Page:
Sunday, November 4, 2007

Port blasts Bush's veto of the Water Resources Development Act

Posted by jdegregorio
November 02, 2007 7:28PM
7:29 p.m., Friday, Times-Picayune

Advocates for the Port of New Orleans Friday blasted President Bush's veto of a water bill authorizing $160 million that could help the cargo hub recover from Hurricane Katrina.

The Water Resources Development Act, which included $23 billion for more than 900 projects, would have helped the port relocate businesses and facilities affected by the coming closure of the Mississippi River-Gulf Outlet, a manmade shortcut for ship traffic between the Gulf of Mexico and New Orleans.

"There has been absolutely nothing, no efforts made .¥.¥. to mitigate the harm and the damage that was done to the maritime industry here in New Orleans as a result of the decision to close the MR-GO," said Gary P. LaGrange, president and CEO of the Port of New Orleans. "We believe that the WRDA bill .¥.¥. represents the fiduciary duty of the federal government."

The U.S. Army Corps of Engineers last year recommended that the outlet be closed, largely due to the exorbitant cost of dredging the channel every year to allow deep-draft ship traffic. The waterway cuts through St. Bernard Parish and has been linked by some scientists to flooding there during Katrina, a contention the corps has challenged.

Many businesses dependent on the MR-GO have abandoned the Port of New Orleans because they will no longer be able to access their homes on the Industrial Canal, a waterway that links the Mississippi and MR-GO. The port has been struggling to move other businesses to new homes along the river. But money has been tight since Katrina battered many of the port's facilities, and officials say they need the water bill funds to stay afloat.

The bill authorizes an $85 million loan fund to help the Port of New Orleans relocate private facilities and $75 million to move public facilities. Congress would later have to appropriate those dollars, but cannot do so without first passing the water bill, a crucial bureaucratic step.

Congress typically passes such a bill every two years. But it has been nearly eight years since Congress pushed through the last water bill.

"It slowed our recovery efforts down significantly," LaGrange said of the water bill's delay.

Sen. Mary Landrieu, D-La., said in a phone conference Friday that she expects Congress to override Bush's veto as soon as next week. But observers in New Orleans said the veto shows the Bush administration's lack of commitment to rebuild New Orleans and the port in particular.

Poultry exporter New Orleans Cold Storage is waiting to relocate from the Industrial Canal to a new site on the river. The company needs deep-draft ships to haul its frozen chicken parts and, since Katrina, has had to truck its goods to the water for shipping.

Executive Vice President Mark E. Blanchard said his company was hoping to tap into some of the loan funds promised in the water bill.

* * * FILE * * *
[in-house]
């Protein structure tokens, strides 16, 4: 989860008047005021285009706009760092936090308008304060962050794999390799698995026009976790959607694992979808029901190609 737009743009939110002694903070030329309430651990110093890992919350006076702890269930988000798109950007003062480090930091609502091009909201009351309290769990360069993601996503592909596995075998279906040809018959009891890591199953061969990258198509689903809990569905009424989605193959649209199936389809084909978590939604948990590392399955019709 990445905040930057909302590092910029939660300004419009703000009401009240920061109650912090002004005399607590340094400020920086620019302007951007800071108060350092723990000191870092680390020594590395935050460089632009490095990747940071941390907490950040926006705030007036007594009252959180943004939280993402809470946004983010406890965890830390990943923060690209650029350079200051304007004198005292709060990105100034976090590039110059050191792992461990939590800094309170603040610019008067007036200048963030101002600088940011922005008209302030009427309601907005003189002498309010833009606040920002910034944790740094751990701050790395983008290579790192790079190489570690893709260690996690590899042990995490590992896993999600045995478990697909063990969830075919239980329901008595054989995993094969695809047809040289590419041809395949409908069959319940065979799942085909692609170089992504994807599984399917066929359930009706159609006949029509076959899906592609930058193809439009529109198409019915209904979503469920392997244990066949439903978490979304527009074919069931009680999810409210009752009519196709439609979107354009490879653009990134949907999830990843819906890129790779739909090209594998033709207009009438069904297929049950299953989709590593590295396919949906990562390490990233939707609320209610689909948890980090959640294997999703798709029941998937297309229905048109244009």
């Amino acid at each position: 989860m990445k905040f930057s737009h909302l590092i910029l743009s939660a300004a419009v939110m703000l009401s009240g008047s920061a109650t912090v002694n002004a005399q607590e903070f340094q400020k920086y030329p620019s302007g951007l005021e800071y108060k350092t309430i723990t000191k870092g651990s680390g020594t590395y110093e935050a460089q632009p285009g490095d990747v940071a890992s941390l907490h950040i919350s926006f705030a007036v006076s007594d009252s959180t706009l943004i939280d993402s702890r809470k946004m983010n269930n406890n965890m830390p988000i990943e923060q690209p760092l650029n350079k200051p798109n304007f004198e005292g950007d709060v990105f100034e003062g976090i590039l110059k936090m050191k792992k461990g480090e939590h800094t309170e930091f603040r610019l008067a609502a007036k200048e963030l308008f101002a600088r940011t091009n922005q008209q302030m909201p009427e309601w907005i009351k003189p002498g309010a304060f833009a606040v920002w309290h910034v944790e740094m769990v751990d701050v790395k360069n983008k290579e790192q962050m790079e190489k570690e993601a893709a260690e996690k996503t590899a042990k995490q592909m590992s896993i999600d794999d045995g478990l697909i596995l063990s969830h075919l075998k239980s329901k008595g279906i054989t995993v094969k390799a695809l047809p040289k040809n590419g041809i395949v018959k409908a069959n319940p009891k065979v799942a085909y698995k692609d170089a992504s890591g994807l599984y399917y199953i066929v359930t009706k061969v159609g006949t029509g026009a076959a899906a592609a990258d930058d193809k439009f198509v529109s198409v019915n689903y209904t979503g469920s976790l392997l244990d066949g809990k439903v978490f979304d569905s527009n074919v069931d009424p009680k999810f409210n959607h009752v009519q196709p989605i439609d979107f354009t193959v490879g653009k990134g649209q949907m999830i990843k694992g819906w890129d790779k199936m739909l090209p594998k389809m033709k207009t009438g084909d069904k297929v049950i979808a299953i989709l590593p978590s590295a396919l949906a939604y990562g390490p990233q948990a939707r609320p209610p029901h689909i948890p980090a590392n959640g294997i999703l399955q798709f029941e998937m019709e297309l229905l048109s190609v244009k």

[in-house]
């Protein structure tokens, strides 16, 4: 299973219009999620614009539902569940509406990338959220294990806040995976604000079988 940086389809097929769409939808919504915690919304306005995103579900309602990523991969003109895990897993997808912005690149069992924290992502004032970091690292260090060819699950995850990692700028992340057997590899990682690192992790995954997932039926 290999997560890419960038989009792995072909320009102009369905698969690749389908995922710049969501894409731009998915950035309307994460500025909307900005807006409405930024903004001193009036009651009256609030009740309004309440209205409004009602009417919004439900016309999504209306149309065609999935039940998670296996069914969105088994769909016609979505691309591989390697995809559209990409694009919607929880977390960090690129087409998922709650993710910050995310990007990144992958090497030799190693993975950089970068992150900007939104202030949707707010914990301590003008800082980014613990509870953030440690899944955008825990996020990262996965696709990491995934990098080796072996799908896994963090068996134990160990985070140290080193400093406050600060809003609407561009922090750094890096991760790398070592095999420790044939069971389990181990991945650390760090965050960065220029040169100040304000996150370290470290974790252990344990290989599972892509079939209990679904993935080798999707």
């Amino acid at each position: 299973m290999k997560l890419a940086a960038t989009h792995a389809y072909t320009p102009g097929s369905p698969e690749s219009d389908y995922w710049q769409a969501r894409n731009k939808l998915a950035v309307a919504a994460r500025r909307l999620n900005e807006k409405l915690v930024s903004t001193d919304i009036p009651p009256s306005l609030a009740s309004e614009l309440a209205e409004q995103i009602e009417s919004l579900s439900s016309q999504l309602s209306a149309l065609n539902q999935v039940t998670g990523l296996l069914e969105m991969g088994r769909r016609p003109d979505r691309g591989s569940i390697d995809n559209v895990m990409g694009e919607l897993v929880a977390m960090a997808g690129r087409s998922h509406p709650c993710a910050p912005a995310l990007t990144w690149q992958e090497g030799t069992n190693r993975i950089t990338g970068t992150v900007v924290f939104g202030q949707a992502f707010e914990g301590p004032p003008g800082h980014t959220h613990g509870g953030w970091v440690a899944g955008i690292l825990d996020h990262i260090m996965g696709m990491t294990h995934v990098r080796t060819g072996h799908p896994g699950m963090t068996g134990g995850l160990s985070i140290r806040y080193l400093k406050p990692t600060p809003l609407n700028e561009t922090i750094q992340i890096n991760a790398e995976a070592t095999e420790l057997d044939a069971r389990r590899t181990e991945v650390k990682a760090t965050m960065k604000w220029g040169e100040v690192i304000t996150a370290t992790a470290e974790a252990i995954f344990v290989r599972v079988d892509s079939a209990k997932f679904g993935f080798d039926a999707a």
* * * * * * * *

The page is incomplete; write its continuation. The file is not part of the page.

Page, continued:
"The Louisiana Legislature helped us, but it is not enough, and it doesn't take care of the huge financial losses that we've incurred since the hurricane because of the federal government's failure to either dredge the MR-GO or relocate us," Blanchard said. "The WRDA bill had the support of the entire Louisiana delegation, and we're just hopeful that congress will override the president's veto."

While New Orleans Cold Storage plays the waiting game, other companies are fleeing the Port of New Orleans. Earlier this month, Bollinger Shipyards said that it would shutter its ship repair yards on the Industrial Canal and move them to locations in Morgan City and Sulphur.

In August, Southern Scrap Material Co. said it planned by year's end to move its shipbreaking operations from the Industrial Canal and was considering moving the rest of its business as well.

Last year, International Shipholding Corp. announced that it would move its CG Railway business from the Industrial Canal to Mobile, Ala.

The water bill has more than just money for the Port of New Orleans.. It could also help jumpstart a now-stalled project to widen the lock system that allows ships to move between the river and the Industrial Canal. The 1920s-era lock cannot accommodate traffic from larger, modern vessels, a fact that has exacerbated the MR-GO closure.

The bill requires the Army Corps to complete by July 1 an environmental study needed to jump-start construction on the project. A federal judge ruled last year that the corps would have to stop work on the $800 million project until it further studied the impact of dredging and disposing of sediment for the project.

Sen. Landrieu said Bush's veto flies in the face of promises his administration made to help Louisiana recover from Katrina. Just last week, Gulf Coast recovery chief Donald Powell called New Orleans a "bright, shining star" that is integral to New Orleans' future economic health. His words came at a trade and transportation conference being held in the city's Morial Convention Center.

"The rhetoric does not match the reality of the situation," she said. 

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